In the interest of full disclosure, I must confess that I’m not a fan of home ownership. If fact, if not for the need to keep a wife happy, I would be a near life-long renter. Why? The math that your home is a great investment requires a substantial amount of accounting fraud to justify. A few years back, I sold an average home after holding it for 11 years for a gross profit of 79%. Not bad on the surface. However, when I did the math and added up all the cost of all the maintenance, taxes, and other ownership costs I paid over the years, I actually lost 10% vs. the cost of renting the same property.
Only when measured in gold, whose price fell -25.55% during those 11 years, and precious metals ira does my home investment look less bad. Because the value of our debt-based, fiat-created federal reserve note is never a constant, using gold to measure historical real estate prices yields some interesting data on current home prices. In 1970, as Nixon was about to hack the dollar from its gold peg (still the worst policy blunder in my 50 year life), the medium home price in America was $23,000 – or a very expensive 605 ounces of gold.
Soaring inflation into 1980 may have boosted the medium home price to $62,000, but measured in the real money of gold, home prices fell to just 101 ounces of gold.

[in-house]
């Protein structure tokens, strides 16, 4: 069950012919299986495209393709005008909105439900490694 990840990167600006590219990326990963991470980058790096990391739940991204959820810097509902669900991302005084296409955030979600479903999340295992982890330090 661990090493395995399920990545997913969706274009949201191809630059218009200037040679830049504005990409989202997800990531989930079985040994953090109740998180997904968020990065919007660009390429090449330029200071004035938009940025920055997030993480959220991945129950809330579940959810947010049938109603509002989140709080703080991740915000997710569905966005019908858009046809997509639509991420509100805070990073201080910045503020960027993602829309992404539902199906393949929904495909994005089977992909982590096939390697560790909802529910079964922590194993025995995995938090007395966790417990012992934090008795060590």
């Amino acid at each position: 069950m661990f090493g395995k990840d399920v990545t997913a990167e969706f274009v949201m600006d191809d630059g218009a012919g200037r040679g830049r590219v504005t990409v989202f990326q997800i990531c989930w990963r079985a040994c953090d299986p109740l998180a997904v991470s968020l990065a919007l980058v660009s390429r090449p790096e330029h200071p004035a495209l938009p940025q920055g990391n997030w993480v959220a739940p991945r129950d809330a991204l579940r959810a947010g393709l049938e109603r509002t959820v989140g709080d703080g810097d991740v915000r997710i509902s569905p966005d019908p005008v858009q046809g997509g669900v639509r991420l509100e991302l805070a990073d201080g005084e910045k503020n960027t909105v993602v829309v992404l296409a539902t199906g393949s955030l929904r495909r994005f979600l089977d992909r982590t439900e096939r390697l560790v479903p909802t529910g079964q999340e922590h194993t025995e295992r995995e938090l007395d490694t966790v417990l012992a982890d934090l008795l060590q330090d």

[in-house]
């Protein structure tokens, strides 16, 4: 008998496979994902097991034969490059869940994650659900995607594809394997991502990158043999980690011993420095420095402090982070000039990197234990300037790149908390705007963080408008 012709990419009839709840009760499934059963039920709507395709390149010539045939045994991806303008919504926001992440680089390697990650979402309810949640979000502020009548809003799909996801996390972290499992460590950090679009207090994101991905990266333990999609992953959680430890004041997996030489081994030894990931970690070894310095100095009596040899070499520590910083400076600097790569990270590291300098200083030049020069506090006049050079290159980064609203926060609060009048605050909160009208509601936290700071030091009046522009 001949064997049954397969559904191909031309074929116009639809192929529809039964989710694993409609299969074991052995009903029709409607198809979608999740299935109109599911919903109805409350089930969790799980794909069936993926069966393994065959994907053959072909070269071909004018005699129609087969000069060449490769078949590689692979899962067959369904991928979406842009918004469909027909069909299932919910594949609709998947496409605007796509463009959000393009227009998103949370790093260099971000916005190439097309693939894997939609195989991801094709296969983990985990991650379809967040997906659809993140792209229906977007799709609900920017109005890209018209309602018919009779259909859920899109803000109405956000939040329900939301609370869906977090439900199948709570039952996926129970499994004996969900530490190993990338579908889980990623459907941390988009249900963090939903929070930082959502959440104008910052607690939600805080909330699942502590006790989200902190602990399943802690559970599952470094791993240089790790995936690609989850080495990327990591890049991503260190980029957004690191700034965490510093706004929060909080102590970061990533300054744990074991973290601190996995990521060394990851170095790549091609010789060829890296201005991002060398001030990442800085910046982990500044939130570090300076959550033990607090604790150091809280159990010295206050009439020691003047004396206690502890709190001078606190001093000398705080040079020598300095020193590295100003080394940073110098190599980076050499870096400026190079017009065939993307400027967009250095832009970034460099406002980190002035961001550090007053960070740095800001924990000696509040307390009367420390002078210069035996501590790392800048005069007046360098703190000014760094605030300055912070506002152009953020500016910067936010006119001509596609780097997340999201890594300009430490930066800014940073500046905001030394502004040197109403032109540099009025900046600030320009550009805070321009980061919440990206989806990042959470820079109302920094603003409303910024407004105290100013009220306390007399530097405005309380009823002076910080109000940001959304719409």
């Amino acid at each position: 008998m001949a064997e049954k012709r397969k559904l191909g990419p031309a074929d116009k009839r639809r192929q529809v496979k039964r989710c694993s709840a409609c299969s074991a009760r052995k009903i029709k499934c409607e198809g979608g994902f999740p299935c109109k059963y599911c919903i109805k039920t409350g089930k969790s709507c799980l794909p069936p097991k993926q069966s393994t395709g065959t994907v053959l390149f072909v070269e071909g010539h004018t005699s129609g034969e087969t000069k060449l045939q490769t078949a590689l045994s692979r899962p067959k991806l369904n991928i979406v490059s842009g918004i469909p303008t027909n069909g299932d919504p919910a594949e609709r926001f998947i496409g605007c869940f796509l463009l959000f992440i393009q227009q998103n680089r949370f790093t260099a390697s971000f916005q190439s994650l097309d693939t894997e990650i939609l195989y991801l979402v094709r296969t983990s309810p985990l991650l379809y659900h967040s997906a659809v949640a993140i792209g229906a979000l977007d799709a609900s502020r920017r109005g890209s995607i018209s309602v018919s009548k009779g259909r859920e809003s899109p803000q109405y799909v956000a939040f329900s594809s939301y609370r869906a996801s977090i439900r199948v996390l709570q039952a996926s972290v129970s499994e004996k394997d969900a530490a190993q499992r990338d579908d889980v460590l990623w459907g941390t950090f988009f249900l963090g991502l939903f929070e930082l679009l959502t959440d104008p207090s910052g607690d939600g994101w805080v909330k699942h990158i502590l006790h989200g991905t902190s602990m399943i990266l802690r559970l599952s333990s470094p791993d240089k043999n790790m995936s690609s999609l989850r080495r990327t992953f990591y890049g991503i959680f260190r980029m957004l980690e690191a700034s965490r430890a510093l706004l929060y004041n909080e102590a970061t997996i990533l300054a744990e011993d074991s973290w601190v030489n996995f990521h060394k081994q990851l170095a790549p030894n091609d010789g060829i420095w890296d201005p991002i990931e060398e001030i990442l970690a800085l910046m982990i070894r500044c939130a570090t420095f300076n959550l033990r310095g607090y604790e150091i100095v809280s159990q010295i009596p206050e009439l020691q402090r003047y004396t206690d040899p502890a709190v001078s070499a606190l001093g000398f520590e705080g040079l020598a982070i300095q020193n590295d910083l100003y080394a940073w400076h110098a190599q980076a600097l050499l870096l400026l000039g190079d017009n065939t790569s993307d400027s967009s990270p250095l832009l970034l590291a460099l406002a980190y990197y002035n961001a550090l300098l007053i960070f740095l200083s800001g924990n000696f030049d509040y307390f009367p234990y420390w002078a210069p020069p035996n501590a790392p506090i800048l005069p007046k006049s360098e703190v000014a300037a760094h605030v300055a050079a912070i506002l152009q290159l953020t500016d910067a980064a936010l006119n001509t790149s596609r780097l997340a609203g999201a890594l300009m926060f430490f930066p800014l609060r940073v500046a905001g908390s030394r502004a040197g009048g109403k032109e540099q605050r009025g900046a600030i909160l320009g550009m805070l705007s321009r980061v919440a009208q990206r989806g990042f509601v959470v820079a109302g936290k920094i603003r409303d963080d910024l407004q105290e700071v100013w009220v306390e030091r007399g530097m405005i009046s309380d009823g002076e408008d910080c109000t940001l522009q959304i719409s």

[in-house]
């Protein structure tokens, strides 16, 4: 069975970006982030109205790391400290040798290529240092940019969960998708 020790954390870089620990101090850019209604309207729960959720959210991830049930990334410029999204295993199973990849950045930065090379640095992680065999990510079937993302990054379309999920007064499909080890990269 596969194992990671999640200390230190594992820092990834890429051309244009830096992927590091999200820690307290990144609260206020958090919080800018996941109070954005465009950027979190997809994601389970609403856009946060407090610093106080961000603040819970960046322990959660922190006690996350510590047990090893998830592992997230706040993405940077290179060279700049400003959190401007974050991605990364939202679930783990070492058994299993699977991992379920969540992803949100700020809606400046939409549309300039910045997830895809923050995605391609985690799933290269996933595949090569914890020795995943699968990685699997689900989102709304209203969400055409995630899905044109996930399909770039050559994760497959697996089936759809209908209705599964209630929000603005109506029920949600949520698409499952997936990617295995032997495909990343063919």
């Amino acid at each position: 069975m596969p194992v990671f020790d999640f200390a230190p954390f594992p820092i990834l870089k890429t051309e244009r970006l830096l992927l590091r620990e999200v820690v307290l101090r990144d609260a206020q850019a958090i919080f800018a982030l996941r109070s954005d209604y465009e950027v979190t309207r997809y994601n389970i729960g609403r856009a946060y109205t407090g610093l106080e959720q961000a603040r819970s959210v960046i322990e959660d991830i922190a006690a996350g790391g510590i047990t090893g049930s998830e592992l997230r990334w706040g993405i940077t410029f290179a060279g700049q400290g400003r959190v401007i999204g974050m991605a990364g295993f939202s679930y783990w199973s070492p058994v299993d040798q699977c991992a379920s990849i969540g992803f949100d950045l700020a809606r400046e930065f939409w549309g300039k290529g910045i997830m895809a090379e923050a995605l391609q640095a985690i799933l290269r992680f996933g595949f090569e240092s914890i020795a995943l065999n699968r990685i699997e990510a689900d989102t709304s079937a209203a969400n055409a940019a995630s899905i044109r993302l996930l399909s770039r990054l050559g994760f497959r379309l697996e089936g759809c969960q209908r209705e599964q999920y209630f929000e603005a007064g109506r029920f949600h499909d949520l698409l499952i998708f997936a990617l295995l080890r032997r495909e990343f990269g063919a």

For the next 16 years, and into the real estate bubble top in 2005, the medium home price rose to $225,000 or 545 ounces of gold. Since 2005 it’s been all downhill with the medium home price now down to $178,300 or 162 ounces of gold. One does not need to be a genius to see we are in the process of retesting the 1980 low where about 100 ounces of gold bought an average home. Obviously many local real estate market’s average homes are already below 100 gold ounces (think:Detroit).
So is gold giving us a heads-up that it’s a good time to buy a home?
Well, all I can tell you is that this career renter, (who sold his last house into the 2005 top) thinks we are very close. Just like with horseshoes and hand grenades, close counts when it comes to any major market turn in real prices (measured in gold). Homes selling for less than what they cost to build just a few years ago is another hint that we may be near a long-term bottom.
Given the catastrophic potential for MUCH higher mortgage interest rates in coming years, anybody borrowing money to buy should not wait. However, those paying with cash may want to keep their house money in gold a while longer.